"I was feeling pressure in Spain," said Sanchez, who was the No. 2-ranked junior and No. 7-ranked woman. "Americans have a reputation for being such good tennis players. I thought I might not be as good."
She too said her country's universities are 100% academic institutions and she would have been forced to choose between education and tennis. Her brother, Emilio, was being recruited by Pepperdine three years ago, and when Coach Allen Fox called to talk to Emilio about a scholarship she asked about one for herself.
Her brother refused the offer, turned pro and is now ranked 60th in the world. She received a scholarship offer two weeks before classes began. It didn't take her long to pack her bags.
Yet she soon learned something many other foreigners discover--English isn't as easy to master as a top-spin lob.
"I thought I knew English. I was studying grammar since I was little. But I didn't know anything. I could understand, but I couldn't talk."
Anastasiadou, 19, of Athens is Cal Poly Pomona's prize foreign recruit. The freshman, who was ranked third in Greece and plays No. 1 for the Bronco women, had to work overtime to adjust to English.
"Everyone tells me I speak good English, but sometimes it's hard to express myself," she said, gesturing with her hands as if grasping for just the right word. "I hear in English, but think in Greek."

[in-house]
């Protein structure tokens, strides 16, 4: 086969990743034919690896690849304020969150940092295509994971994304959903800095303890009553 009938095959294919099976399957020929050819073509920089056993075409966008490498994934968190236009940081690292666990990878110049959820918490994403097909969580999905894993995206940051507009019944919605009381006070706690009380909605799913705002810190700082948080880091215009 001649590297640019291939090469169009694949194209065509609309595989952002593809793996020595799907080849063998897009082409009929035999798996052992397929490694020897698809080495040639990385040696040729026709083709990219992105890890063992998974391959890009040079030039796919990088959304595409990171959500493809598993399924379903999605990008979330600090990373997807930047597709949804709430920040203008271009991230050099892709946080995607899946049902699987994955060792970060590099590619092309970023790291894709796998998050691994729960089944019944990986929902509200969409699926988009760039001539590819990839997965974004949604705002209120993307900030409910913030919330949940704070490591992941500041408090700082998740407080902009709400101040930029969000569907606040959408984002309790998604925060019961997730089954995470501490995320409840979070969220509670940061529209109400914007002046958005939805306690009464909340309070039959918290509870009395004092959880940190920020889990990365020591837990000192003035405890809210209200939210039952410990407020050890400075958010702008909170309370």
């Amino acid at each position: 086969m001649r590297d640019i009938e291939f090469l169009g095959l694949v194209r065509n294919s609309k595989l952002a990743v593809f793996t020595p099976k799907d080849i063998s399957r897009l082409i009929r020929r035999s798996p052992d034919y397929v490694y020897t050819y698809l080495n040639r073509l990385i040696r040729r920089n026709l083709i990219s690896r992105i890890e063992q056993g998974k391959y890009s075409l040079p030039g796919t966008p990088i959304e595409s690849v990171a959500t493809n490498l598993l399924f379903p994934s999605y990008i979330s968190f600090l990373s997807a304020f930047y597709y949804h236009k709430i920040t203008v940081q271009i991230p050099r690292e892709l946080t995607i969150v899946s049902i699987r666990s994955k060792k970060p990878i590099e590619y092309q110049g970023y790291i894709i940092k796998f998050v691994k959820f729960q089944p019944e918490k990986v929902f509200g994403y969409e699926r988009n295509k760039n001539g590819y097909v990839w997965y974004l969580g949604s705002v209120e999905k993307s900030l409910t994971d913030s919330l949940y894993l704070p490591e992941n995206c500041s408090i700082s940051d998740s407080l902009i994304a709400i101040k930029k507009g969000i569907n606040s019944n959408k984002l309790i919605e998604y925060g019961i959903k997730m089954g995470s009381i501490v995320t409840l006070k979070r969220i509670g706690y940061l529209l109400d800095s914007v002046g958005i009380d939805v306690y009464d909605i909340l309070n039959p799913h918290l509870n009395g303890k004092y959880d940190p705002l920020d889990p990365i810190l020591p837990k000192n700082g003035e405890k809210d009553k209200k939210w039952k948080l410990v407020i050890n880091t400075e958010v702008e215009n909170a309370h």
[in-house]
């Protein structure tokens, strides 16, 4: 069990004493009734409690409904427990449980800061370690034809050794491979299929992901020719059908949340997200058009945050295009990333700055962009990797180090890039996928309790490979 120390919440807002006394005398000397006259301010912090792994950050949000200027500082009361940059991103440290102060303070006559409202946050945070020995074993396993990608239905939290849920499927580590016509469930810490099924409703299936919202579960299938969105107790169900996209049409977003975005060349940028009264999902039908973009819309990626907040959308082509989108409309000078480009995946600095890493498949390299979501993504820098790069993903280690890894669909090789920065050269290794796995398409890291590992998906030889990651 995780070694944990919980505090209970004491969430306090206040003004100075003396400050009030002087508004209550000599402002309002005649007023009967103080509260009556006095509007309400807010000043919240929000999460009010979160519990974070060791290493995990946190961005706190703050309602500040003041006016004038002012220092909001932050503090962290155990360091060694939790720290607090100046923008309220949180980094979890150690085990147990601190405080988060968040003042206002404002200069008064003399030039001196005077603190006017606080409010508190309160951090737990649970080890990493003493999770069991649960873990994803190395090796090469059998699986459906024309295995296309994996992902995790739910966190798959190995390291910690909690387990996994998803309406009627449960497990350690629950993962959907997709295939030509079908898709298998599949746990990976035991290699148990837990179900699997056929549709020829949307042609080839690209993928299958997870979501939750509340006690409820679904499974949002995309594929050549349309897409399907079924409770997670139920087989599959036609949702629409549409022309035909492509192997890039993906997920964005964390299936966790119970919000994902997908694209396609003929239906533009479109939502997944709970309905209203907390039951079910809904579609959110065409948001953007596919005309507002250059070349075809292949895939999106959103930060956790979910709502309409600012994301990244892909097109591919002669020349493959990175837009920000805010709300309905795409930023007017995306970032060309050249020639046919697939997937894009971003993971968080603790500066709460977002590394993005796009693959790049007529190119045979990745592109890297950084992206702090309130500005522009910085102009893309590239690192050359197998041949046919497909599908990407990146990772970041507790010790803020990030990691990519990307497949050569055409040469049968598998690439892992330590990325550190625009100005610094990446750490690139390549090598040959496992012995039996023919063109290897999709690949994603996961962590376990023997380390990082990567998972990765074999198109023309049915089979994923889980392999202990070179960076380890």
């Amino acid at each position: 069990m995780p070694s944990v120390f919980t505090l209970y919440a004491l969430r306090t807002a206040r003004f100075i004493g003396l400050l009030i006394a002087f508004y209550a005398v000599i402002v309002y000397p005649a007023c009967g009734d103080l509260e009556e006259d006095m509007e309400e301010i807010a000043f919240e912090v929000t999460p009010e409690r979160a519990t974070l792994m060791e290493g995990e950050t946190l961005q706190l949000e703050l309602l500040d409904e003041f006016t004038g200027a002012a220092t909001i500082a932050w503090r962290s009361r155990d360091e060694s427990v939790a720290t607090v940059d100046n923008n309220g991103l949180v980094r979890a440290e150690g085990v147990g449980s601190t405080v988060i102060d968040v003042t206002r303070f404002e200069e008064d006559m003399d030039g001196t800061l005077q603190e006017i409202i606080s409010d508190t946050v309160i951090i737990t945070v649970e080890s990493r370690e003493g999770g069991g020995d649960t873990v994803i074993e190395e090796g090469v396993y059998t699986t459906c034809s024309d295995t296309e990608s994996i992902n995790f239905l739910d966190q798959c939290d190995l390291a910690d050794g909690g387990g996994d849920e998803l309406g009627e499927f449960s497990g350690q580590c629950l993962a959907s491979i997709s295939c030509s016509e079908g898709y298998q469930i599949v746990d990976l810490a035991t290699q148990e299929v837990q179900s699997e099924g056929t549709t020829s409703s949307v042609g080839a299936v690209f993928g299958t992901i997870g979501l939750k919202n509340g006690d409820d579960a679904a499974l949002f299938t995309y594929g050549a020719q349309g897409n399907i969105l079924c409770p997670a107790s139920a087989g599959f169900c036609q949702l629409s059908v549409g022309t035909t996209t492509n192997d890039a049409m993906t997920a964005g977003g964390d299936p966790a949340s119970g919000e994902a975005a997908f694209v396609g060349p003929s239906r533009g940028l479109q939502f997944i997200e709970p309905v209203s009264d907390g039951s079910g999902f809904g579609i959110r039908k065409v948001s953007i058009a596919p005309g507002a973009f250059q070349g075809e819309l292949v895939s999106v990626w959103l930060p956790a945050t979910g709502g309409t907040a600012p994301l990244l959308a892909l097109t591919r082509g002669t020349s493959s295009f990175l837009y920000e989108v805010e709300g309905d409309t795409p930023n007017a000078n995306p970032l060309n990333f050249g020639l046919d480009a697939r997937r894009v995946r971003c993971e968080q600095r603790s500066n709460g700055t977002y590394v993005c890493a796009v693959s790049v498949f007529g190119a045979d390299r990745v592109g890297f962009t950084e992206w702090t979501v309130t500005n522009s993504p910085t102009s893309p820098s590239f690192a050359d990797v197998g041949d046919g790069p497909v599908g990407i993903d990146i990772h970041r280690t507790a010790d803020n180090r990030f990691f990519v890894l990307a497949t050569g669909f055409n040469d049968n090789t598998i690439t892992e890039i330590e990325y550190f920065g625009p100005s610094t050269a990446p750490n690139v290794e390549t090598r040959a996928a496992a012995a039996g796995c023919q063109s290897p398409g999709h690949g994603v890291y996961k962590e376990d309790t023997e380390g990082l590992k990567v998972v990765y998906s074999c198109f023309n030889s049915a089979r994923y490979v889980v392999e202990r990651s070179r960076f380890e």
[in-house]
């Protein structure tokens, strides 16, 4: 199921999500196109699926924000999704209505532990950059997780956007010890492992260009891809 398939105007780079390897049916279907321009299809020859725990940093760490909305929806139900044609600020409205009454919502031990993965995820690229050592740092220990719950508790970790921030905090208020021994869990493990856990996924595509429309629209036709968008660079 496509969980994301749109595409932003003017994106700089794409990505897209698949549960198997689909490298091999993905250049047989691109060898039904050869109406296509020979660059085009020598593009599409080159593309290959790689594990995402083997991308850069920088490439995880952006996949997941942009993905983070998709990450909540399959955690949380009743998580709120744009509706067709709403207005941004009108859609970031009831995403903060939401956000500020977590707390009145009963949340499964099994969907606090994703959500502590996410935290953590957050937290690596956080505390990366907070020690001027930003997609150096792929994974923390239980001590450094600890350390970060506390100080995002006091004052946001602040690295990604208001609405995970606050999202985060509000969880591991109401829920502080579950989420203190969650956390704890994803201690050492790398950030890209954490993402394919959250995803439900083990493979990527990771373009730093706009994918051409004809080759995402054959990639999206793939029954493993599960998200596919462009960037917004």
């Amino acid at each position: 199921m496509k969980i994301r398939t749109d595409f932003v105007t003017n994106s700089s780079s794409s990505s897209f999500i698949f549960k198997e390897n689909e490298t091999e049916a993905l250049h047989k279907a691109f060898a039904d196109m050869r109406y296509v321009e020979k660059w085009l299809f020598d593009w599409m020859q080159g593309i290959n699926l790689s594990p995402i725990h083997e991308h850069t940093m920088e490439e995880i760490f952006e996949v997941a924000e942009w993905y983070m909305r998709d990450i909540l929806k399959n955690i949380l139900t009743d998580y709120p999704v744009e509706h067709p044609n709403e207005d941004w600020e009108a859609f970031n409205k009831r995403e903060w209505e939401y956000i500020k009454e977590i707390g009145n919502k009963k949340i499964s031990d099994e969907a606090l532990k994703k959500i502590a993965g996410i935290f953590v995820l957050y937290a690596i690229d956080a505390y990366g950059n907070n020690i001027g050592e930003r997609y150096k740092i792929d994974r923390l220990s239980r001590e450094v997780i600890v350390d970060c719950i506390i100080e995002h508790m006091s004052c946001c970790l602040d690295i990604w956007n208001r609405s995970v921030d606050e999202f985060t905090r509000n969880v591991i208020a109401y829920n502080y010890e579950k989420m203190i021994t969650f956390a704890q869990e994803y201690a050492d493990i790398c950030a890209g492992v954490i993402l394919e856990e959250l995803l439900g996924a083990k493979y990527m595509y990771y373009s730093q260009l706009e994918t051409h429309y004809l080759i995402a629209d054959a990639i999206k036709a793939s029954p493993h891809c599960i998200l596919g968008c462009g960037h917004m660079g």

Laurendeau, who plays No. 3 for the Pepperdine men and is ranked No. 37 in the collegiate poll, had a lot of trouble with English. He had spent his entire academic life in French-speaking schools in Montreal.
"I had to put in double time," said Laurendeau, a junior majoring in psychology. "I had a lot of catching up to do. Everything was so foreign to me."
Laurendeau, who came to the Malibu campus as a walk-on, said he never considered turning professional. He said he did not start playing tennis until he was 15, having been preoccupied with hockey. He earned a No. 2-rating in the junior division after just six months of play but said that could have been a little deceiving.